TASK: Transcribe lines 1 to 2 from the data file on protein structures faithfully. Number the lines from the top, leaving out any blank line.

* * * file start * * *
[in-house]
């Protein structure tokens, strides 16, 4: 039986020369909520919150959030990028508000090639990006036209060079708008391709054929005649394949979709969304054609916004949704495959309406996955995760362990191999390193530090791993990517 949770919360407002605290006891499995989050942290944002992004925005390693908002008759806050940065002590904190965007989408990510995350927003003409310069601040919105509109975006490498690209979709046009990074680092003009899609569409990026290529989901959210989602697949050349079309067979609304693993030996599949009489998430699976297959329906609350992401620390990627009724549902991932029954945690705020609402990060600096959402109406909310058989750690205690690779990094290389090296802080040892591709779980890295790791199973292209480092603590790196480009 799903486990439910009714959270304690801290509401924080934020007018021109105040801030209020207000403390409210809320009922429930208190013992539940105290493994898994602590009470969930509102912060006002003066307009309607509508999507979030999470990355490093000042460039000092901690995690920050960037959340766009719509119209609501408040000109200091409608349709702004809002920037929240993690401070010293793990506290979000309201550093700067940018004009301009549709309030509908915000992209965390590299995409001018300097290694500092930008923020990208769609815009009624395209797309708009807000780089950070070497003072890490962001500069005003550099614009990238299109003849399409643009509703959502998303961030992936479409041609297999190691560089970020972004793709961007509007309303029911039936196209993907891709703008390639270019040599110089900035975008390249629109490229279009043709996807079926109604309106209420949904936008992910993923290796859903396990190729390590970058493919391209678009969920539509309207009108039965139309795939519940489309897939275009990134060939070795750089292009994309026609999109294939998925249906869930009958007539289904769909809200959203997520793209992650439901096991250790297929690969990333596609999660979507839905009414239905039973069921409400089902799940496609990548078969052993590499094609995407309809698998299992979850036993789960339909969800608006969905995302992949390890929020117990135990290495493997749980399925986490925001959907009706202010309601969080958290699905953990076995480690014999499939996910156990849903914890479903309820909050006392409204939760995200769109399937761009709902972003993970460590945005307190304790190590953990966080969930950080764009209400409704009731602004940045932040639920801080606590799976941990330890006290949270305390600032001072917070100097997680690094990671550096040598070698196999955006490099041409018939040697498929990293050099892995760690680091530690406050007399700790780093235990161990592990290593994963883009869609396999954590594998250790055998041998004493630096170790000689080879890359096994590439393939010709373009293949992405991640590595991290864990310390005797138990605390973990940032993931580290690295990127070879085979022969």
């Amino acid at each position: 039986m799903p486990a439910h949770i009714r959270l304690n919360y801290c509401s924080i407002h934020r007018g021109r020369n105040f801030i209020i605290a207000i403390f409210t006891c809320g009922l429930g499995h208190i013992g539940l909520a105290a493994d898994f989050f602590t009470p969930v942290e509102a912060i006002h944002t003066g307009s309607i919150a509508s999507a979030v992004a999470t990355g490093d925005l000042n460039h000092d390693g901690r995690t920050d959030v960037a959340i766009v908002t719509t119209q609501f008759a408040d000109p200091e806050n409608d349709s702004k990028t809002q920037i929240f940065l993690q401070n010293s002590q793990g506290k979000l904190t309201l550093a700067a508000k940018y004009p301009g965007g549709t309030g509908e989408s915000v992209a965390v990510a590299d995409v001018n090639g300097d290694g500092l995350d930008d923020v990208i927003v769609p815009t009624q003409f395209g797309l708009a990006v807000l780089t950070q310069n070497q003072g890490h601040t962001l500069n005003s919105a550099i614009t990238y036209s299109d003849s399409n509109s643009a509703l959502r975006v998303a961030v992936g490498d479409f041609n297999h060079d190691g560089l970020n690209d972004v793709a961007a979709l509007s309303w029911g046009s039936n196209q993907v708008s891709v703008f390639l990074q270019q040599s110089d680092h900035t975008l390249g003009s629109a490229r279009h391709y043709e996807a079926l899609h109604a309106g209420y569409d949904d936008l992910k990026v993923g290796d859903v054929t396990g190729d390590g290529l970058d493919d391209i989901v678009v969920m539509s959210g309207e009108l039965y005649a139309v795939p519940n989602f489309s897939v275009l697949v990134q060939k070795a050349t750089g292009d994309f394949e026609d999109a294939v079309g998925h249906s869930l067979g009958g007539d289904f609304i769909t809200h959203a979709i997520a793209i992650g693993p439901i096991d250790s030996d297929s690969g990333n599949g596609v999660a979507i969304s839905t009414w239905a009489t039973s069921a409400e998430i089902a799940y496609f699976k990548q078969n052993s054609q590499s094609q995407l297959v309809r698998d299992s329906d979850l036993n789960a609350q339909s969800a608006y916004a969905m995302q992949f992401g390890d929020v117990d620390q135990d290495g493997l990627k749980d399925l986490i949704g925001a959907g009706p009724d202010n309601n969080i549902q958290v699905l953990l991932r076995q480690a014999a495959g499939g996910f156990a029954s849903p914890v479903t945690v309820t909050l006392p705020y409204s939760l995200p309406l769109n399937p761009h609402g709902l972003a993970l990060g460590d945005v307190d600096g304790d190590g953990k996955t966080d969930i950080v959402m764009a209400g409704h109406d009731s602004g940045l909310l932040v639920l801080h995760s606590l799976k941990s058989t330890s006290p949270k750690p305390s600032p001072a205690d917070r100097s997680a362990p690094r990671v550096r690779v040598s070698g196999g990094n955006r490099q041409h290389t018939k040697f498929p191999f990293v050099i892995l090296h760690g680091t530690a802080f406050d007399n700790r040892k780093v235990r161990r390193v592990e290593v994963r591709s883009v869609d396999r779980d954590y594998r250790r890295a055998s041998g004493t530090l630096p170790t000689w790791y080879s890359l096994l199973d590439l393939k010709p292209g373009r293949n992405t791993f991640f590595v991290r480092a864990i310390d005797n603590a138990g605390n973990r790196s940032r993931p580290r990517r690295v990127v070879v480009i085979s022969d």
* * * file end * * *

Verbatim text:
[in-house]
């Protein structure tokens, strides 16, 4: 039986020369909520919150959030990028508000090639990006036209060079708008391709054929005649394949979709969304054609916004949704495959309406996955995760362990191999390193530090791993990517 949770919360407002605290006891499995989050942290944002992004925005390693908002008759806050940065002590904190965007989408990510995350927003003409310069601040919105509109975006490498690209979709046009990074680092003009899609569409990026290529989901959210989602697949050349079309067979609304693993030996599949009489998430699976297959329906609350992401620390990627009724549902991932029954945690705020609402990060600096959402109406909310058989750690205690690779990094290389090296802080040892591709779980890295790791199973292209480092603590790196480009 799903486990439910009714959270304690801290509401924080934020007018021109105040801030209020207000403390409210809320009922429930208190013992539940105290493994898994602590009470969930509102912060006002003066307009309607509508999507979030999470990355490093000042460039000092901690995690920050960037959340766009719509119209609501408040000109200091409608349709702004809002920037929240993690401070010293793990506290979000309201550093700067940018004009301009549709309030509908915000992209965390590299995409001018300097290694500092930008923020990208769609815009009624395209797309708009807000780089950070070497003072890490962001500069005003550099614009990238299109003849399409643009509703959502998303961030992936479409041609297999190691560089970020972004793709961007509007309303029911039936196209993907891709703008390639270019040599110089900035975008390249629109490229279009043709996807079926109604309106209420949904936008992910993923290796859903396990190729390590970058493919391209678009969920539509309207009108039965139309795939519940489309897939275009990134060939070795750089292009994309026609999109294939998925249906869930009958007539289904769909809200959203997520793209992650439901096991250790297929690969990333596609999660979507839905009414239905039973069921409400089902799940496609990548078969052993590499094609995407309809698998299992979850036993789960339909969800608006969905995302992949390890929020117990135990290495493997749980399925986490925001959907009706202010309601969080958290699905953990076995480690014999499939996910156990849903914890479903309820909050006392409204939760995200769109399937761009709902972003993970460590945005307190304790190590953990966080969930950080764009209400409704009731602004940045932040639920801080606590799976941990330890006290949270305390600032001072917070100097997680690094990671550096040598070698196999955006490099041409018939040697498929990293050099892995760690680091530690406050007399700790780093235990161990592990290593994963883009869609396999954590594998250790055998041998004493630096170790000689080879890359096994590439393939010709373009293949992405991640590595991290864990310390005797138990605390973990940032993931580290690295990127070879085979022969």